wp_enqueue_style( 'foundation-style' );
	wp_enqueue_style( 'foundation-appstyle' );
}
add_action( 'wp_enqueue_scripts', 'responsive_styles' );

Once saved, go back and check your source code to make sure your files were added correctly. It should look something like this:

<link rel='stylesheet' id='foundation-style-css'  href='http://thatonegeek.com/sandbox/wp-content/themes/Starkers/css/foundation.css?ver=all' type='text/css' media='all' />
<link rel='stylesheet' id='foundation-appstyle-css'  href='http://thatonegeek.com/sandbox/wp-content/themes/Starkers/css/app.css?ver=all' type='text/css' media='all' />
<script type='text/javascript' src='http://thatonegeek.com/sandbox/wp-includes/js/jquery/jquery.js?ver=1.7.1'></script>
<script type='text/javascript' src='http://thatonegeek.com/sandbox/wp-content/themes/Starkers/js/modernizr.foundation.js?ver=1'></script>
<script type='text/javascript' src='http://thatonegeek.com/sandbox/wp-content/themes/Starkers/js/foundation.js?ver=3.3.1'></script>
<script type='text/javascript' src='http://thatonegeek.com/sandbox/wp-content/themes/Starkers/js/app.js?ver=3.3.1'></script>

Step 2 Add IE Only Conditions

Everyone loves to go that extra mile to make things work in Internet Explorer right? To make sure your Foundation framework stays responsive in Internet Explorer, you need to add a few conditional statements. These should go in your header.php file before the closing head tag.

<!--[if lt IE 9]>
<link rel="stylesheet" href="/css/ie.css">
<![endif]-->

<!--IE Fix for HTML5 Tags-->
<!--[if lt IE 9]>
<script src="http://html5shiv.googlecode.com/svn/trunk/html5.js"></script>
<![endif]-->>

Step 3 Working With the Framework

Now that your theme has Foundation setup, to make use of all its responsive features you need to design using the Foundation grid system. Like other responsive frameworks, it's a system made up of 12 columns. Other included features are pre-set button styles, tabs, tables and much more. Check out the Foundation documentation to view all bells and whistles and instructions on how to work with the grid.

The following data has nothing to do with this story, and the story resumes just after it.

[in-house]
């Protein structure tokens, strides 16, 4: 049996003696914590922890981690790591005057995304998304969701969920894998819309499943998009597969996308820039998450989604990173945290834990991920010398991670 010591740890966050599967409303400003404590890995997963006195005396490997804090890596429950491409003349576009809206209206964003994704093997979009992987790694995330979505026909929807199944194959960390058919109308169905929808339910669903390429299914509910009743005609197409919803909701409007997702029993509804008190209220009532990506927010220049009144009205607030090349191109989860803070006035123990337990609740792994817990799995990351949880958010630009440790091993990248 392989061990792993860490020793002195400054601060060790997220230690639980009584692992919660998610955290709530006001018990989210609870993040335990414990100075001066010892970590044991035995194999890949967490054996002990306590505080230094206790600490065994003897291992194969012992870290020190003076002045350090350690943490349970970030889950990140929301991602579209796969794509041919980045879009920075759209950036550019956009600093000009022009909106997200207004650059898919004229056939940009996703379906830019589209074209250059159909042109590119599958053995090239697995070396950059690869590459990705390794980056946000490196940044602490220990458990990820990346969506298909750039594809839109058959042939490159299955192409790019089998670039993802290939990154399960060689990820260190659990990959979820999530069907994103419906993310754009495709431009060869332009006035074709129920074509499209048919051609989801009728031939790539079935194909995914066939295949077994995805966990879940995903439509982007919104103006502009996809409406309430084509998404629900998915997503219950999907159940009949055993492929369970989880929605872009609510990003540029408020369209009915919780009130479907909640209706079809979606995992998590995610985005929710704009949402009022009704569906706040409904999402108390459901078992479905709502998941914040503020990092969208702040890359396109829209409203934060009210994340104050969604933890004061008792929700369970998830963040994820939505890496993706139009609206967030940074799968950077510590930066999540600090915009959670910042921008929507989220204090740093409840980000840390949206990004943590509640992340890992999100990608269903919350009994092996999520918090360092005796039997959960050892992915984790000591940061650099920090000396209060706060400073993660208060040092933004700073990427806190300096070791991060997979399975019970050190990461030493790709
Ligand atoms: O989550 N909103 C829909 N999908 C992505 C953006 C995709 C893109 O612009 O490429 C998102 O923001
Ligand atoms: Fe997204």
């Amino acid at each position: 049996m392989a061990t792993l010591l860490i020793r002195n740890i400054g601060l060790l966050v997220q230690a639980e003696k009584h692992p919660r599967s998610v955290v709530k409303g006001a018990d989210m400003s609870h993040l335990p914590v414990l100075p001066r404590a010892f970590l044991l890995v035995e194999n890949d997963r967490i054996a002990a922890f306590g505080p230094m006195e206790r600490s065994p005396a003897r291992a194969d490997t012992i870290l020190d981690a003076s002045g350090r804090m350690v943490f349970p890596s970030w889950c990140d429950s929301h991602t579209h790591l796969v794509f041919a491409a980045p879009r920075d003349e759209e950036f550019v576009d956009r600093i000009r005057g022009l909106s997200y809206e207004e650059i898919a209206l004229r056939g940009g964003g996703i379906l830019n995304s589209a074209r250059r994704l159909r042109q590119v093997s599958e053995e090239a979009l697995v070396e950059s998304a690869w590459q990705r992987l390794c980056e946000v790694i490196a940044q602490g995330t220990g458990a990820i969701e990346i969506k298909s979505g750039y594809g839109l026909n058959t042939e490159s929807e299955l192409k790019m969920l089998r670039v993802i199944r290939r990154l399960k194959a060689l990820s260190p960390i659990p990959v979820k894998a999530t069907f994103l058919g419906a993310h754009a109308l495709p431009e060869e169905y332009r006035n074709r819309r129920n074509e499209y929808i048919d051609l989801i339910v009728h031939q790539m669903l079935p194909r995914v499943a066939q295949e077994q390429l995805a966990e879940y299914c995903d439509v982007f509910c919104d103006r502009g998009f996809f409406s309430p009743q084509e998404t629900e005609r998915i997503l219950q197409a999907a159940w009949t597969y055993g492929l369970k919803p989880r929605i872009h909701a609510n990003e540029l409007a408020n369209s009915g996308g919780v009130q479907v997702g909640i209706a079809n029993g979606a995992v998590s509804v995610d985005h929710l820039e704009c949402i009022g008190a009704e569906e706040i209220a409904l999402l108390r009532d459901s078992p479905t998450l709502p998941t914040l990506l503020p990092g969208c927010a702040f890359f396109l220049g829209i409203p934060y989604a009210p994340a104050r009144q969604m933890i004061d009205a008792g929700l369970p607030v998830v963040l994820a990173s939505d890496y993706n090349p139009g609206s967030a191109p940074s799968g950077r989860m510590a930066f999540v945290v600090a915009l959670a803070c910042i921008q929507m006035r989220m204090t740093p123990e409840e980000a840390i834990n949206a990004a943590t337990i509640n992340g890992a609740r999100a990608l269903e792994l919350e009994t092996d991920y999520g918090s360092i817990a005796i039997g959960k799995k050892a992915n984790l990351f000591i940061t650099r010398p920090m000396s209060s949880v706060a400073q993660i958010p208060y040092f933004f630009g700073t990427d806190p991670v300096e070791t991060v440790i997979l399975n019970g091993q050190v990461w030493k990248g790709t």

Going With a Pre-Packaged Theme

There are plenty of free and premium WordPress themes available that make use of responsive design. If you would rather start with something out of the box, you can try out these themes:

WordPress Bootstrap, By 320Press

WordPress Bootstrap is a theme developed on Twitter's Bootstrap v.2.0.1. It's fully responsive with four different page templates to choose from, shortcodes, and multiple sidebar options. Once installed, you can check out bootswatch.com to download different color versions of the theme.

iTheme2

Based on the Themify framework, iTheme2 uses media queries to target different displays, comes with a customizable feature slider, a social media widget, two different theme skins and you can have up to four footer widgets.

Responsive Twenty Ten

The Responsive Twenty Ten theme supports flexible images, margins, and mobile images. It was created as a child theme for the included Twenty Ten theme.

Good Minimal (Premium)

Good Minimal is a clean, minimalist responsive layout that adapts to a multitude of displays and devices. Good Minimal comes with two different styles, supports unlimited custom sidebars, shortcodes, multiple drop down menus, and several other features.

Modulo (Premium)

Modulo is a responsive, fluid layout, supporting google fonts, shortcodes, multiple sliders, portfolio page templates and color customization. Modulo also comes with 5 custom widgets, including one for recent posts with thumbnail support.


Conclusion

Responsive design is continuing to grow in popularity and knowing how to utilize it within your future theme construction will be crucial for success. Whether you are adding a framework to your theme or using a pre-built theme supporting responsive design, your clients are going to expect multiple device support as a basic service.

Are themes you create responsive? Do you use a responsive framework we haven't mentioned? Tell us all about it in the comments below!